Study abroad

All higher education institutions participating in the Erasmus+ programme have signed the Erasmus Charter for Higher Education, committing themselves to ensure equal access and opportunities for participants from different backgrounds. There are various ways to make this possible, for example in the context of medical care, financial support or adaptation of the living and learning environment at the destination. The International Office can provide you with information about funding conditions.

Part-time study

If your capacities are currently not sufficient for full-time study, you can find out about the possibilities of part-time study. In part-time studies, you take half of the modules scheduled for one semester, and you can then take the remaining modules in a subsequent winter semester or summer semester. Pre-selection offers part-time students the opportunity to be admitted to certain courses before the start of the lottery procedure. Before changing to part-time studies, students are required to have a counselling interview with the person responsible for the major or the head of the degree programme, in which they are advised on the sensible arrangement of the modules in the further course of studies. Part-time study is also possible in the Master's programme.

Support for hearing impairments

Leuphana University Lüneburg operates a WLAN-based system to support hearing-impaired people in some areas. In the course of the renovation of lecture halls 3 and 4, hearing assistance systems are being installed. Technically, this is an IP-based technology (mobile connect from Sennheiser). In the future, further lecture halls (1, 2 and 5), the auditorium of the central building and larger seminar rooms will be equipped with a corresponding system.

In rooms that do not have installed induction systems, portable equipment can be used to ensure participation. The Media and Information Centre has a set from Comfort Audio with a receiver (type DH20) with headphone connection, a main transmitter/teacher transmitter (type DM20), which is always active when switched on, and two handheld transmitters (type DM10), which only work in combination with the DM20 transmitter. The DM10 transmitter is only active when the push-to-talk button is pressed. When the push-to-talk button is pressed, the handheld transmitters send the audio signal to the teacher transmitter, which relays the signal live to the receiver. The teacher transmitter is permanently active. The devices have a rechargeable battery and can be charged via a charging cradle (see graphic [not accessible]). The set can be borrowed from Matthias Gaida at the Media and Information Centre (contact:, Fon 04131.677-1302, Building 7, Room 113).

Support in case of conflicts and help in case of discrimination

In case of discrimination you can reach out to the contact persons on the following page or use the offer of the independent anti-discrimination counselling centre of diversu e.V..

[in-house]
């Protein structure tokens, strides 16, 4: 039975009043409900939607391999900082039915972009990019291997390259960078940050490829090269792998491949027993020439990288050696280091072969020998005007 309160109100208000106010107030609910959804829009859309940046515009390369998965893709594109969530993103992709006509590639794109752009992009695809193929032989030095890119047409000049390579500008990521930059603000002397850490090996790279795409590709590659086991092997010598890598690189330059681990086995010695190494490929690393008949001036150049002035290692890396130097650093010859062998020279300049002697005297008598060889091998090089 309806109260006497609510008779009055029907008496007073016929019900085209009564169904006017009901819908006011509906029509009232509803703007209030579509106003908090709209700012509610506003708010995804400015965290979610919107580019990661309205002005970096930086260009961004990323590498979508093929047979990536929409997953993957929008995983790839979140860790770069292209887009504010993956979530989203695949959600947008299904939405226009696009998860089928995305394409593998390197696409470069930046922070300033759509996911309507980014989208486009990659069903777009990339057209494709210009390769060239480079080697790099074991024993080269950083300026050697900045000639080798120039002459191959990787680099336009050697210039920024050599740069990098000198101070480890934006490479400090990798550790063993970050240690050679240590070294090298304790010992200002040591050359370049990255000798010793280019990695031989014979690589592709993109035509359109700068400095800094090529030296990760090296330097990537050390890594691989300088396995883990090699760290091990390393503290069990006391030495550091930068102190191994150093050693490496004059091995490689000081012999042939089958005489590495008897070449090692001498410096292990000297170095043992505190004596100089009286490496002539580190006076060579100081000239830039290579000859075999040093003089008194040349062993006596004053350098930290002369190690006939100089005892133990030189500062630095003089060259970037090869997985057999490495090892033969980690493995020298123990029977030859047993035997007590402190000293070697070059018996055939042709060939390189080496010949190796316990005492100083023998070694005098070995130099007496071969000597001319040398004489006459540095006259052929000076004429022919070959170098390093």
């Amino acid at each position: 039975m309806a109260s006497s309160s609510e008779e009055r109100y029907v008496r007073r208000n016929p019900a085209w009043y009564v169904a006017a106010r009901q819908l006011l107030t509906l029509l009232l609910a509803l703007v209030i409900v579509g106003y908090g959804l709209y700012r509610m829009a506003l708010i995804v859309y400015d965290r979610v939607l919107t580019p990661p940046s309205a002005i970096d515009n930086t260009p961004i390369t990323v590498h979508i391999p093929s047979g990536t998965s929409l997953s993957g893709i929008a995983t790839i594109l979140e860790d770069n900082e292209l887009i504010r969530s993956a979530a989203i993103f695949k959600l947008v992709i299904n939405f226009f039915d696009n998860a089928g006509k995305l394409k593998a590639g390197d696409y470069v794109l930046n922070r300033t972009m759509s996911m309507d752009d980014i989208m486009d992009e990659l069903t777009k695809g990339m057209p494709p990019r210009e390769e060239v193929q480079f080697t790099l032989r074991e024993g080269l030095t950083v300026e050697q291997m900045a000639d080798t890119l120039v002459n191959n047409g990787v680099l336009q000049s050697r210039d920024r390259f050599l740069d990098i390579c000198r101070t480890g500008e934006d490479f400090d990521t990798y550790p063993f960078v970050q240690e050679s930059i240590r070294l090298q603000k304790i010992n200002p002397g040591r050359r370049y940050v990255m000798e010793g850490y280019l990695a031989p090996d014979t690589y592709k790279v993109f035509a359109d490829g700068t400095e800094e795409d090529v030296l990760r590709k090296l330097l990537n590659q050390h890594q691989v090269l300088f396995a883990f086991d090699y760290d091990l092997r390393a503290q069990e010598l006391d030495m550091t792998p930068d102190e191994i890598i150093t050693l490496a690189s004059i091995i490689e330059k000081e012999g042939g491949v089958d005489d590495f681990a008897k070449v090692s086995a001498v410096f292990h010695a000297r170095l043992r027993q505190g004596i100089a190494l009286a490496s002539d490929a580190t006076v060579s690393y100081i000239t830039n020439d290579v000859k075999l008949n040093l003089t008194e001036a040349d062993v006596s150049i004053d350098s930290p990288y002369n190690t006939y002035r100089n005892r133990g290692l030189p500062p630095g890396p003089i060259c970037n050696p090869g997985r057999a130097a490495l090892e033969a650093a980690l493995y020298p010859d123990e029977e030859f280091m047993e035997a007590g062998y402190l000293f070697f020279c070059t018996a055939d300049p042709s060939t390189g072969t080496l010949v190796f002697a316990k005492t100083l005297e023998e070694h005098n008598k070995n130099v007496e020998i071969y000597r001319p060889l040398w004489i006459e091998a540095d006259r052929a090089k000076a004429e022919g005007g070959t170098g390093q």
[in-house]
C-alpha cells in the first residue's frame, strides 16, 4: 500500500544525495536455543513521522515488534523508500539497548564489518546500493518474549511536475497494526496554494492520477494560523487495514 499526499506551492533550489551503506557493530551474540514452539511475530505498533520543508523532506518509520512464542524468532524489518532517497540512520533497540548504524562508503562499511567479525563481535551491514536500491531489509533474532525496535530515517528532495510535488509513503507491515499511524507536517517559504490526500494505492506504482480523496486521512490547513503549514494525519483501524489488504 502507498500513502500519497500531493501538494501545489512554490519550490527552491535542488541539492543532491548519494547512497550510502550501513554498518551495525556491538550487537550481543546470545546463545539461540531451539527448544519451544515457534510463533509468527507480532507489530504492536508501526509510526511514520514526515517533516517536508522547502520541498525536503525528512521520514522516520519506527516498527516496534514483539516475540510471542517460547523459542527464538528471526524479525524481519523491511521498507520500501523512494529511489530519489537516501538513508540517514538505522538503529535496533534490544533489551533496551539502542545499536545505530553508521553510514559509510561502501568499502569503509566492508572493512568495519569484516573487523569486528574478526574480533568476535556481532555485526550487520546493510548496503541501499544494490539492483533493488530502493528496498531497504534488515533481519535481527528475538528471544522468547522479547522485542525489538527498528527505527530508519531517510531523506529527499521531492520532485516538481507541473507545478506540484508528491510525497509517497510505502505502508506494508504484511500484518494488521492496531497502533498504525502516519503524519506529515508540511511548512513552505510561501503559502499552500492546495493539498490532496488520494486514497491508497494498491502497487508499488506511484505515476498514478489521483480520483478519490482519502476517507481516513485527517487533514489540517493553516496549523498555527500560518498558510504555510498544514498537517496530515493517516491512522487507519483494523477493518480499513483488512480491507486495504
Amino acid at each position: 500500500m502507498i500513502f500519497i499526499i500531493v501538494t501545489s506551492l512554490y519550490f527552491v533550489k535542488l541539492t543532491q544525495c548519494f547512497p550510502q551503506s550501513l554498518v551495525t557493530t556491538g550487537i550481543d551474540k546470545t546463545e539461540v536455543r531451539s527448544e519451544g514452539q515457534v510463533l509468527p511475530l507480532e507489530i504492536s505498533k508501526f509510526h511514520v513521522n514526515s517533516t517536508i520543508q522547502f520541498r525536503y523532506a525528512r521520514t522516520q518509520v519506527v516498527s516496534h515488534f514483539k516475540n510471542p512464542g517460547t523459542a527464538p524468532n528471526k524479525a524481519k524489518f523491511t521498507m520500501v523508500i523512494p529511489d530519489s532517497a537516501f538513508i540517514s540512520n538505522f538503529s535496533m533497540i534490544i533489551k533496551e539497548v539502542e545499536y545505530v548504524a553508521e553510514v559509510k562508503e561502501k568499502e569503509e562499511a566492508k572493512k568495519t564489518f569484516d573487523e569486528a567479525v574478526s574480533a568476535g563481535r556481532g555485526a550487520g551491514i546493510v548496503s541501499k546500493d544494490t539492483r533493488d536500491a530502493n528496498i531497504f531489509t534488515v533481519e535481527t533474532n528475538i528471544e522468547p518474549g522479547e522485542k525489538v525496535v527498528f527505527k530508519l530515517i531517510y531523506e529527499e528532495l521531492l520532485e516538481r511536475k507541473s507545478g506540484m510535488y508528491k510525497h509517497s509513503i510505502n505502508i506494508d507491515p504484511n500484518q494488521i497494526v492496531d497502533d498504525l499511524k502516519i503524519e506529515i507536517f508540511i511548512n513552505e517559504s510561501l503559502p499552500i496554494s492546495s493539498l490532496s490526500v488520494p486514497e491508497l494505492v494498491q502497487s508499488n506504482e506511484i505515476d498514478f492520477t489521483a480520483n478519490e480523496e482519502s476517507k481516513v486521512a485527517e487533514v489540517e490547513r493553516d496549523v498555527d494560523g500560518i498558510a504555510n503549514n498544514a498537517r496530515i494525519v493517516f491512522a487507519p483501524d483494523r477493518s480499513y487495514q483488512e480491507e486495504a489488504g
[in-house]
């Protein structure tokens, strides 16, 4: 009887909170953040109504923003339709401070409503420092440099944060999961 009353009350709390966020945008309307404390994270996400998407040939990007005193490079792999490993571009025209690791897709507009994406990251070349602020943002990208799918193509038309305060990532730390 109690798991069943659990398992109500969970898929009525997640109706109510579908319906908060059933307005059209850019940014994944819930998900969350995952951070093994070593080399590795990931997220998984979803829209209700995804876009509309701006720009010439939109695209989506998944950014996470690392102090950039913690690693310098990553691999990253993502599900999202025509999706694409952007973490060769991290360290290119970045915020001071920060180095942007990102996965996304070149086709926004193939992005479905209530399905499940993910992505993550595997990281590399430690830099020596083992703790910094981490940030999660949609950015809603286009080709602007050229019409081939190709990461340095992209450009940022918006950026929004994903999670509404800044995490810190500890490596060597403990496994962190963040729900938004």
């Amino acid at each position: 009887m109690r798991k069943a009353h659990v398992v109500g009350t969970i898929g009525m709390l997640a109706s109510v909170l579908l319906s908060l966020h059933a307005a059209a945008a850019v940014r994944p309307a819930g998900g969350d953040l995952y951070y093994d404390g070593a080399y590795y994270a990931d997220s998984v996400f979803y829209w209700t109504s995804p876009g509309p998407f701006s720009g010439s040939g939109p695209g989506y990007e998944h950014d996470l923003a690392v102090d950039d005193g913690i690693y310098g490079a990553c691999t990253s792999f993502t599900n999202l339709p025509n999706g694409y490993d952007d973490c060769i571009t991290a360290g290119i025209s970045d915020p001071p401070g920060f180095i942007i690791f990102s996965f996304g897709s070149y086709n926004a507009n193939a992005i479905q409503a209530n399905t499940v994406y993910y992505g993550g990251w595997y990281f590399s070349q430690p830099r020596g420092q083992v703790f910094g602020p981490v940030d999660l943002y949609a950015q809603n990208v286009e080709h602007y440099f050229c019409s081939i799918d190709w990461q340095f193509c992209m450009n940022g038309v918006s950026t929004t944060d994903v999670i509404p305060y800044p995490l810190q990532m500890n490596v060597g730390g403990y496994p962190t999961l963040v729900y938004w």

Pre-selection right

The pre-selection right offers students the opportunity to be admitted to certain courses before the start of the regular registration procedure on myStudy due to part-time studies, childcare, pregnancy, a severe disability (equals) as well as chronic or severe illness. Further information and the corresponding form can be found on the Family Service pages.

The University Sports Centre also offers a pre-selection right for the sports programme for students and employees: For this, an email should be sent to at the beginning of the registration period with the desired offer, event number, name, address and IBAN (only for offers subject to a fee), as well as scan/photo of a suitable proof (proof of care insurance, B ID...).

Accesibility of the campus

As a young campus university, Leuphana University Lüneburg is basically accessible. Leuphana University Lüneburg is spread over several locations, and teaching takes place at two of these locations (in the longer term, all teaching is to take place centrally on the main campus). Both locations are easily accessible by public transport, some with their own bus lines from the train station. Disabled parking spaces are located in front of all buildings in the immediate vicinity of the barrier-free entrances. The facilities include, among other things, parking spaces for people with aG or Bl signs and the corresponding ID card in the immediate vicinity of the low-barrier entrances, as well as disabled-friendly sanitary facilities in almost every building.

Almost all teaching and seminar rooms as well as the faculties, institutes and central facilities are accessible by wheelchair-friendly lifts. Ramps outside and power-operated doors and lifts inside most buildings (exceptions exist in some cases in relation to the central building) ensure accessibility to all seminar and work rooms used for teaching.